Methods: Cross-sectional analysis of habitual PA levels and GLP-1 concentrations in 1326 individuals (mean (SD) age 66 (7) years, BMI 27.1 (4.5) kg/m2) from the ADDITION-PRO cohort. Fasting and oral glucose-stimulated GLP-1 responseswere measured using validated radioimmunoassay. PA was measured using 7-days combined accelerometry and heart rate monitoring. From this, energy expenditure (PAEE;kJ/kg/day) and fractions of time spent in activity intensities (hours/day) were calculated. Cardiorespiratory fitness (CRF;ml O2/kg/min) was calculated using step tests. Age-, BMI- and insulin sensitivity-adjusted associations between PA and GLP-1, stratified by sex, were evaluated by linear regression analysis.

Results: In 703 men, fasting GLP-1 concentrations were 20% lower (95%CI: -33;-3%, P=0.02) for every hour of moderate-intensity PA performed. Higher CRF and PAEE were associated with 1-2% lower fasting GLP-1 (P=0.01). For every hour moderate-intensity PA, the glucose-stimulated GLP-1 response was 16% greater at peak 30 min (1;33%, PrAUC0-30=0.04) and 20% greater at full response (3;40%, PrAUC0-120=0.02). No associations were found in women who performed PA 22 min/day versus 32 min/day for men.

Conclusion: Moderate-intensity PA is associated with lower fasting and greater glucose-induced GLP-1 responses in overweight men, possibly contributing to improved glucose and appetite regulation with increased habitual PA.

Open access

D Alwyn Dart, Kevin Ashelford and Wen Jiang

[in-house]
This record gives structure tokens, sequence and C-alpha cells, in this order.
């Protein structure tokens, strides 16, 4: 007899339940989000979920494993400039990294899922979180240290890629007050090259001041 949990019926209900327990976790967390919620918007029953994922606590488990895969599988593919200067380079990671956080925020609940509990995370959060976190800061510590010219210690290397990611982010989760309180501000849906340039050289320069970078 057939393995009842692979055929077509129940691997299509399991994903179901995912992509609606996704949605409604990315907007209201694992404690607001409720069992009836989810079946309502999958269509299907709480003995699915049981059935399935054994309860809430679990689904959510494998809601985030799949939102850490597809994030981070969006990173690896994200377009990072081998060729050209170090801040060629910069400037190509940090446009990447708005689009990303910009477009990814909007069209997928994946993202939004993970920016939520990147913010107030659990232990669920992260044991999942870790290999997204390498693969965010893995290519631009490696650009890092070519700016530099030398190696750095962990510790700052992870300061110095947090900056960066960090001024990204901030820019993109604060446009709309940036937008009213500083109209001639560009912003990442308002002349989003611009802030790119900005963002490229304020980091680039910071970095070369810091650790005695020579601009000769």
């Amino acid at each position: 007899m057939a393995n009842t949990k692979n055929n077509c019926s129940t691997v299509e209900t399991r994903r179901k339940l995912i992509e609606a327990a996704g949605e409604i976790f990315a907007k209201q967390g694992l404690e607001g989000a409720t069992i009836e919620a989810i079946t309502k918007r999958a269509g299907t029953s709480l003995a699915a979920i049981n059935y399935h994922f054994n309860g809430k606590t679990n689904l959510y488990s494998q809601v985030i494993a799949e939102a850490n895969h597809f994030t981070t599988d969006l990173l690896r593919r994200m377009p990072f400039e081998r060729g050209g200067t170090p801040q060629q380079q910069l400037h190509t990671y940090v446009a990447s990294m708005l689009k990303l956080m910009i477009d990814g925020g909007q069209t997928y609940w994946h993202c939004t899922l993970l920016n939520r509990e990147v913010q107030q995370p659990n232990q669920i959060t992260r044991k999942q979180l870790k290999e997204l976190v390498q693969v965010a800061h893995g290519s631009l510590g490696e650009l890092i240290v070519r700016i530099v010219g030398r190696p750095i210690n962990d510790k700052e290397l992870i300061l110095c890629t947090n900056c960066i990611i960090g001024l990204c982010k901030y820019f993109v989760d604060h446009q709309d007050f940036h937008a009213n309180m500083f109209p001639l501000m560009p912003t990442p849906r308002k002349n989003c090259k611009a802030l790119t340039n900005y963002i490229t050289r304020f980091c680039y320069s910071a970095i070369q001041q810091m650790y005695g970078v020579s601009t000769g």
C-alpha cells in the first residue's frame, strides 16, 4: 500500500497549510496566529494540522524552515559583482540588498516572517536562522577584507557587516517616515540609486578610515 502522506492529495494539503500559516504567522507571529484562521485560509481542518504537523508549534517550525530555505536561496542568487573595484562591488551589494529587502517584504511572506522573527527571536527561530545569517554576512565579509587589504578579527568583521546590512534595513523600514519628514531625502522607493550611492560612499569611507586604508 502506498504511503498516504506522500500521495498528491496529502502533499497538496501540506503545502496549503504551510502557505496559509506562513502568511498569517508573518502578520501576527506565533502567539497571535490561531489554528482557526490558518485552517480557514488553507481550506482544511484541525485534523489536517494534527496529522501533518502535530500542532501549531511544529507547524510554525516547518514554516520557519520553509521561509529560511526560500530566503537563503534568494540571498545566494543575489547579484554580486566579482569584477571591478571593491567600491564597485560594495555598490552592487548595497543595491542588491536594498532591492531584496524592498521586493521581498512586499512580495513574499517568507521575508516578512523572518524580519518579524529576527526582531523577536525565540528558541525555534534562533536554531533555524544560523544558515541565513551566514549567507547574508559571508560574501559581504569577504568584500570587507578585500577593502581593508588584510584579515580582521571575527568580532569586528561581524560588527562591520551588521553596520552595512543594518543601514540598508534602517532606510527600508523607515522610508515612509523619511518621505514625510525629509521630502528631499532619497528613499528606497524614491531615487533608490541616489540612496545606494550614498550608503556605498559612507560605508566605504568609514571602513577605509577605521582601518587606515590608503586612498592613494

Advanced prostate cancer is often treated with anti-androgens which target the androgen receptor (AR) on which the growth of the tumour depends. Prostate cancer often develops anti-androgen resistance via a plethora of mechanisms, many of which are unknown, but it is thought that AR upregulation or AR ligand binding site mutations, may be responsible. Here we describe the production of cell lines based on LNCaP and VCaP, with acquired resistance to the clinically relevant anti-androgens, bicalutamide and enzalutamide. In these resistant cells, we observed, via RNA-seq, that new variants in the 3’UTR of the AR mRNA were detectable and that the levels were increased both with anti-androgen treatment and with hormonal starvation. Around 20% of AR transcripts showed a 3kb deletion within the 6.7kb 3’UTR sequence. Actinomycin D and luciferase fusion studies indicated that this shorter mRNA variant was inherently more stable in anti-androgen resistant cell lines. Of additional interest was that the AR UTR variant could be detected in the sera of prostate cancer patients in a cohort of serum samples collected from patients of Gleason grades 6-10, with an increasing level correlated to increasing grade. We hypothesise that the shorter AR UTR variant is a survival adaptation to low hormone levels and/or anti-androgen treatment in these cells, where a more stable mRNA may allow higher levels of AR expression under these conditions.